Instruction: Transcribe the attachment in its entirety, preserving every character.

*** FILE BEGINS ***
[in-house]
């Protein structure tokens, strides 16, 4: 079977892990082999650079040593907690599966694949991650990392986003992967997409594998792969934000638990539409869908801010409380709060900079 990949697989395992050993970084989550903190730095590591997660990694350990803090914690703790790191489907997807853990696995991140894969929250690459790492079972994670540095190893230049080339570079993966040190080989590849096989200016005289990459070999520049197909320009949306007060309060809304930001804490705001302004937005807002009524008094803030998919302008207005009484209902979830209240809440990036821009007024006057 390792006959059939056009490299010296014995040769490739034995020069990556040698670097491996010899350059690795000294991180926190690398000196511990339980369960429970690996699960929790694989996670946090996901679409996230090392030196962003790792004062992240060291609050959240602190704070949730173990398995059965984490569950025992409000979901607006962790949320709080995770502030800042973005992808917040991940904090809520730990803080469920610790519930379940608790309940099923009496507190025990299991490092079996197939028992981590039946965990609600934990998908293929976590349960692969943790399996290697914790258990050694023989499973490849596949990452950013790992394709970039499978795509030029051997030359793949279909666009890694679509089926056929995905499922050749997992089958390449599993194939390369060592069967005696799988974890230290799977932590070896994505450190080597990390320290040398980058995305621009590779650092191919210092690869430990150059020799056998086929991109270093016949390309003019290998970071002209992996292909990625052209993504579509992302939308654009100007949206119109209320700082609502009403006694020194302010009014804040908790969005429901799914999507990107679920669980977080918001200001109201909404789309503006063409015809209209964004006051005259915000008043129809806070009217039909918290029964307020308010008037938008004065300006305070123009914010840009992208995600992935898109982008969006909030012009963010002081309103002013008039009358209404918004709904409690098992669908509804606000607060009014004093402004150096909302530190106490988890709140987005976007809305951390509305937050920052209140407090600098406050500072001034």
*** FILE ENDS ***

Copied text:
[in-house]
């Protein structure tokens, strides 16, 4: 079977892990082999650079040593907690599966694949991650990392986003992967997409594998792969934000638990539409869908801010409380709060900079 990949697989395992050993970084989550903190730095590591997660990694350990803090914690703790790191489907997807853990696995991140894969929250690459790492079972994670540095190893230049080339570079993966040190080989590849096989200016005289990459070999520049197909320009949306007060309060809304930001804490705001302004937005807002009524008094803030998919302008207005009484209902979830209240809440990036821009007024006057 390792006959059939056009490299010296014995040769490739034995020069990556040698670097491996010899350059690795000294991180926190690398000196511990339980369960429970690996699960929790694989996670946090996901679409996230090392030196962003790792004062992240060291609050959240602190704070949730173990398995059965984490569950025992409000979901607006962790949320709080995770502030800042973005992808917040991940904090809520730990803080469920610790519930379940608790309940099923009496507190025990299991490092079996197939028992981590039946965990609600934990998908293929976590349960692969943790399996290697914790258990050694023989499973490849596949990452950013790992394709970039499978795509030029051997030359793949279909666009890694679509089926056929995905499922050749997992089958390449599993194939390369060592069967005696799988974890230290799977932590070896994505450190080597990390320290040398980058995305621009590779650092191919210092690869430990150059020799056998086929991109270093016949390309003019290998970071002209992996292909990625052209993504579509992302939308654009100007949206119109209320700082609502009403006694020194302010009014804040908790969005429901799914999507990107679920669980977080918001200001109201909404789309503006063409015809209209964004006051005259915000008043129809806070009217039909918290029964307020308010008037938008004065300006305070123009914010840009992208995600992935898109982008969006909030012009963010002081309103002013008039009358209404918004709904409690098992669908509804606000607060009014004093402004150096909302530190106490988890709140987005976007809305951390509305937050920052209140407090600098406050500072001034």